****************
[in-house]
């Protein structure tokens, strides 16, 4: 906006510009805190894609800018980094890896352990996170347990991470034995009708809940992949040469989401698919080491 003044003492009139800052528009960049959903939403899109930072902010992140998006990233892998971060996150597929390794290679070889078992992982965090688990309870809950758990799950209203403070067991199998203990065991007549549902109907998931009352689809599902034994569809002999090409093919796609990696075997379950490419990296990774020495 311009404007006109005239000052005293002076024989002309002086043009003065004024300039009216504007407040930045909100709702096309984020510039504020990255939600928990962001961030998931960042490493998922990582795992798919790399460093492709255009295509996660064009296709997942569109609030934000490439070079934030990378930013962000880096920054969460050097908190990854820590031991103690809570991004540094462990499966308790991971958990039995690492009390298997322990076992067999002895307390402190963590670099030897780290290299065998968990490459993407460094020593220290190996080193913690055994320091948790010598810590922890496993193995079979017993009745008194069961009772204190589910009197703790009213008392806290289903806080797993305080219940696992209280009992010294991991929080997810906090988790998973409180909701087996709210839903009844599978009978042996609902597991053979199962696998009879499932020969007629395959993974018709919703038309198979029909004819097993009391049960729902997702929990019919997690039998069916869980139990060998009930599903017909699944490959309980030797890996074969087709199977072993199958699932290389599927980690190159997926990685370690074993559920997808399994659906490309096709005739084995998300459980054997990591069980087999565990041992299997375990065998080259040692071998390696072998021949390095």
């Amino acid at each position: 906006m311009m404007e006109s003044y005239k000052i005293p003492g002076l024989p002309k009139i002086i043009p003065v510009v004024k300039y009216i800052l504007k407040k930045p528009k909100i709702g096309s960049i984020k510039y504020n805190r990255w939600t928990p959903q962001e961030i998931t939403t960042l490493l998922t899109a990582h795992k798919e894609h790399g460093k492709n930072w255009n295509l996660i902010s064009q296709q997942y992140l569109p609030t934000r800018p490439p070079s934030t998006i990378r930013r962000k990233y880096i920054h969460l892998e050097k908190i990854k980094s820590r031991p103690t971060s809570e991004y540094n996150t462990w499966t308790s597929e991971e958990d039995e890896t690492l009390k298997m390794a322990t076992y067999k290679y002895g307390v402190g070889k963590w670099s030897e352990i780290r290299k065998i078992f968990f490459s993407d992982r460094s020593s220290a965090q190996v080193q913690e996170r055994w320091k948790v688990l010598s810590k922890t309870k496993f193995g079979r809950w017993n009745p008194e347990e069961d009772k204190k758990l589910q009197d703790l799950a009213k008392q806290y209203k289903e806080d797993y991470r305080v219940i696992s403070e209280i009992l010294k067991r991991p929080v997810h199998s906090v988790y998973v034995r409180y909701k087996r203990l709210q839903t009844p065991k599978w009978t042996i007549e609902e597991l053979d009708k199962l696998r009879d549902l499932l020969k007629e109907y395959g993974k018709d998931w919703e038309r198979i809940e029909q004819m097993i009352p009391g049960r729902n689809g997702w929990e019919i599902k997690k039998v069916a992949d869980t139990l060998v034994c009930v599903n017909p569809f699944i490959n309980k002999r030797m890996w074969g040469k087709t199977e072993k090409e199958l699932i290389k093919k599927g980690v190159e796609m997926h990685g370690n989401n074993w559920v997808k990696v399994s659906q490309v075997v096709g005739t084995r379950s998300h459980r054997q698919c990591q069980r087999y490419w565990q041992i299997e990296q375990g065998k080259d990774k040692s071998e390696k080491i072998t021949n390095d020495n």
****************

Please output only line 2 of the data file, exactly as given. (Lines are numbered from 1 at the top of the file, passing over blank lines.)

């Protein structure tokens, strides 16, 4: 906006510009805190894609800018980094890896352990996170347990991470034995009708809940992949040469989401698919080491 003044003492009139800052528009960049959903939403899109930072902010992140998006990233892998971060996150597929390794290679070889078992992982965090688990309870809950758990799950209203403070067991199998203990065991007549549902109907998931009352689809599902034994569809002999090409093919796609990696075997379950490419990296990774020495 311009404007006109005239000052005293002076024989002309002086043009003065004024300039009216504007407040930045909100709702096309984020510039504020990255939600928990962001961030998931960042490493998922990582795992798919790399460093492709255009295509996660064009296709997942569109609030934000490439070079934030990378930013962000880096920054969460050097908190990854820590031991103690809570991004540094462990499966308790991971958990039995690492009390298997322990076992067999002895307390402190963590670099030897780290290299065998968990490459993407460094020593220290190996080193913690055994320091948790010598810590922890496993193995079979017993009745008194069961009772204190589910009197703790009213008392806290289903806080797993305080219940696992209280009992010294991991929080997810906090988790998973409180909701087996709210839903009844599978009978042996609902597991053979199962696998009879499932020969007629395959993974018709919703038309198979029909004819097993009391049960729902997702929990019919997690039998069916869980139990060998009930599903017909699944490959309980030797890996074969087709199977072993199958699932290389599927980690190159997926990685370690074993559920997808399994659906490309096709005739084995998300459980054997990591069980087999565990041992299997375990065998080259040692071998390696072998021949390095």